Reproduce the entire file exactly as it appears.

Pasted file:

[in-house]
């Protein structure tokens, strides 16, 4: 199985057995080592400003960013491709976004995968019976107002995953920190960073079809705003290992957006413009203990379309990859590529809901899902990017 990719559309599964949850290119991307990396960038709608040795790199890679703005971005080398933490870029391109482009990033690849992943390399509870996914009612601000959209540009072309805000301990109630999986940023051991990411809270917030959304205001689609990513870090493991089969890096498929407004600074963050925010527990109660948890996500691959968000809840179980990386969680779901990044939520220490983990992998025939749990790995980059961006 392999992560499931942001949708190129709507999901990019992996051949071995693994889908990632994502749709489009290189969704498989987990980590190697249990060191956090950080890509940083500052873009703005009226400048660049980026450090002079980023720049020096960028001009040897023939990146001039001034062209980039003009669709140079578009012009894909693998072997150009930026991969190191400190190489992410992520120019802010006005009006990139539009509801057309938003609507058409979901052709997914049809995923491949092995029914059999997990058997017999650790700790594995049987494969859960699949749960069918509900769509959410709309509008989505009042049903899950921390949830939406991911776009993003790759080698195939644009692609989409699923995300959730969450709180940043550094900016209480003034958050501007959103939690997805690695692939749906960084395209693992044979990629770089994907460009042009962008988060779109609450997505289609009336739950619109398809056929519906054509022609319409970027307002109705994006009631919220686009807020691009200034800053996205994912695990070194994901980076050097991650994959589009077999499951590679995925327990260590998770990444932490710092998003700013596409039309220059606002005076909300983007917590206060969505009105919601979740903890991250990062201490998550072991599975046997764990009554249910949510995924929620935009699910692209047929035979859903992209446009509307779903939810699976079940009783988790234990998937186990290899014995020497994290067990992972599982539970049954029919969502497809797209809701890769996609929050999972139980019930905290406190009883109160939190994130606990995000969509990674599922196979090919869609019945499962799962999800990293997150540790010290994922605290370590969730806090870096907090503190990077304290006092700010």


[in-house]
């Protein structure tokens, strides 16, 4: 199985057995080592400003960013491709976004995968019976107002995953920190960073079809705003290992957006413009203990379309990859590529809901899902990017 990719559309599964949850290119991307990396960038709608040795790199890679703005971005080398933490870029391109482009990033690849992943390399509870996914009612601000959209540009072309805000301990109630999986940023051991990411809270917030959304205001689609990513870090493991089969890096498929407004600074963050925010527990109660948890996500691959968000809840179980990386969680779901990044939520220490983990992998025939749990790995980059961006 392999992560499931942001949708190129709507999901990019992996051949071995693994889908990632994502749709489009290189969704498989987990980590190697249990060191956090950080890509940083500052873009703005009226400048660049980026450090002079980023720049020096960028001009040897023939990146001039001034062209980039003009669709140079578009012009894909693998072997150009930026991969190191400190190489992410992520120019802010006005009006990139539009509801057309938003609507058409979901052709997914049809995923491949092995029914059999997990058997017999650790700790594995049987494969859960699949749960069918509900769509959410709309509008989505009042049903899950921390949830939406991911776009993003790759080698195939644009692609989409699923995300959730969450709180940043550094900016209480003034958050501007959103939690997805690695692939749906960084395209693992044979990629770089994907460009042009962008988060779109609450997505289609009336739950619109398809056929519906054509022609319409970027307002109705994006009631919220686009807020691009200034800053996205994912695990070194994901980076050097991650994959589009077999499951590679995925327990260590998770990444932490710092998003700013596409039309220059606002005076909300983007917590206060969505009105919601979740903890991250990062201490998550072991599975046997764990009554249910949510995924929620935009699910692209047929035979859903992209446009509307779903939810699976079940009783988790234990998937186990290899014995020497994290067990992972599982539970049954029919969502497809797209809701890769996609929050999972139980019930905290406190009883109160939190994130606990995000969509990674599922196979090919869609019945499962799962999800990293997150540790010290994922605290370590969730806090870096907090503190990077304290006092700010």